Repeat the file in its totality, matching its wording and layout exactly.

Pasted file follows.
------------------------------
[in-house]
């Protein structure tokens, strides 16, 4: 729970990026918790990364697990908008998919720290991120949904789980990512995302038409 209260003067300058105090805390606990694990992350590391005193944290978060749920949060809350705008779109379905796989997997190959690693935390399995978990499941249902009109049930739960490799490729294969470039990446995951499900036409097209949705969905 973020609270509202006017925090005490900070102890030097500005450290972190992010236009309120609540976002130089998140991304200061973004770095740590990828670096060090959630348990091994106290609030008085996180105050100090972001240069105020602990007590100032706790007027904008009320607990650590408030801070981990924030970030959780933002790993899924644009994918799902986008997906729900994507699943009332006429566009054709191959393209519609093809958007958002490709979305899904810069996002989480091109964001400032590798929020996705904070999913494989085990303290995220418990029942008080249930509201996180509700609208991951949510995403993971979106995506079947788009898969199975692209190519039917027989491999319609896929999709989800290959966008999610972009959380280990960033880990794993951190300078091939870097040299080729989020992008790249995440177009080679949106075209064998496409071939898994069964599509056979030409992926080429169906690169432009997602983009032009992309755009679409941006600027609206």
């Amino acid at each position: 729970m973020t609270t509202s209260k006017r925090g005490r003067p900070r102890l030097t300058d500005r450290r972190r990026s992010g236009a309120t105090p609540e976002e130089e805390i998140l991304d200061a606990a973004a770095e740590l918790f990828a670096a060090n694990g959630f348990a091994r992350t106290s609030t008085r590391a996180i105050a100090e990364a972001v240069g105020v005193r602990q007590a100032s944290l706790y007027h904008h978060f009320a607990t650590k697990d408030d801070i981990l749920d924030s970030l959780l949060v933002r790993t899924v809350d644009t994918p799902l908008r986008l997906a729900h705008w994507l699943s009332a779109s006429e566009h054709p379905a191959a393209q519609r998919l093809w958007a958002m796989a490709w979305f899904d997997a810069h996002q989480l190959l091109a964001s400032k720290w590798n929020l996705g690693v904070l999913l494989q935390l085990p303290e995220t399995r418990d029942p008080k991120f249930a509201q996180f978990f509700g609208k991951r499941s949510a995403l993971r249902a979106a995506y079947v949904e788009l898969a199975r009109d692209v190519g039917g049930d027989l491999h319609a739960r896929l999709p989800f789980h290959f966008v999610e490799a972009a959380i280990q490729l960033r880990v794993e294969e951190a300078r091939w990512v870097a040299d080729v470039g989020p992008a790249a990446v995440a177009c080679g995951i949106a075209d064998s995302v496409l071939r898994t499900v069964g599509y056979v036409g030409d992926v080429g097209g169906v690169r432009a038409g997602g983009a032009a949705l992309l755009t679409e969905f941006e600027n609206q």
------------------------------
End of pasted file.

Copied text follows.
[in-house]
């Protein structure tokens, strides 16, 4: 729970990026918790990364697990908008998919720290991120949904789980990512995302038409 209260003067300058105090805390606990694990992350590391005193944290978060749920949060809350705008779109379905796989997997190959690693935390399995978990499941249902009109049930739960490799490729294969470039990446995951499900036409097209949705969905 973020609270509202006017925090005490900070102890030097500005450290972190992010236009309120609540976002130089998140991304200061973004770095740590990828670096060090959630348990091994106290609030008085996180105050100090972001240069105020602990007590100032706790007027904008009320607990650590408030801070981990924030970030959780933002790993899924644009994918799902986008997906729900994507699943009332006429566009054709191959393209519609093809958007958002490709979305899904810069996002989480091109964001400032590798929020996705904070999913494989085990303290995220418990029942008080249930509201996180509700609208991951949510995403993971979106995506079947788009898969199975692209190519039917027989491999319609896929999709989800290959966008999610972009959380280990960033880990794993951190300078091939870097040299080729989020992008790249995440177009080679949106075209064998496409071939898994069964599509056979030409992926080429169906690169432009997602983009032009992309755009679409941006600027609206």
């Amino acid at each position: 729970m973020t609270t509202s209260k006017r925090g005490r003067p900070r102890l030097t300058d500005r450290r972190r990026s992010g236009a309120t105090p609540e976002e130089e805390i998140l991304d200061a606990a973004a770095e740590l918790f990828a670096a060090n694990g959630f348990a091994r992350t106290s609030t008085r590391a996180i105050a100090e990364a972001v240069g105020v005193r602990q007590a100032s944290l706790y007027h904008h978060f009320a607990t650590k697990d408030d801070i981990l749920d924030s970030l959780l949060v933002r790993t899924v809350d644009t994918p799902l908008r986008l997906a729900h705008w994507l699943s009332a779109s006429e566009h054709p379905a191959a393209q519609r998919l093809w958007a958002m796989a490709w979305f899904d997997a810069h996002q989480l190959l091109a964001s400032k720290w590798n929020l996705g690693v904070l999913l494989q935390l085990p303290e995220t399995r418990d029942p008080k991120f249930a509201q996180f978990f509700g609208k991951r499941s949510a995403l993971r249902a979106a995506y079947v949904e788009l898969a199975r009109d692209v190519g039917g049930d027989l491999h319609a739960r896929l999709p989800f789980h290959f966008v999610e490799a972009a959380i280990q490729l960033r880990v794993e294969e951190a300078r091939w990512v870097a040299d080729v470039g989020p992008a790249a990446v995440a177009c080679g995951i949106a075209d064998s995302v496409l071939r898994t499900v069964g599509y056979v036409g030409d992926v080429g097209g169906v690169r432009a038409g997602g983009a032009a949705l992309l755009t679409e969905f941006e600027n609206q």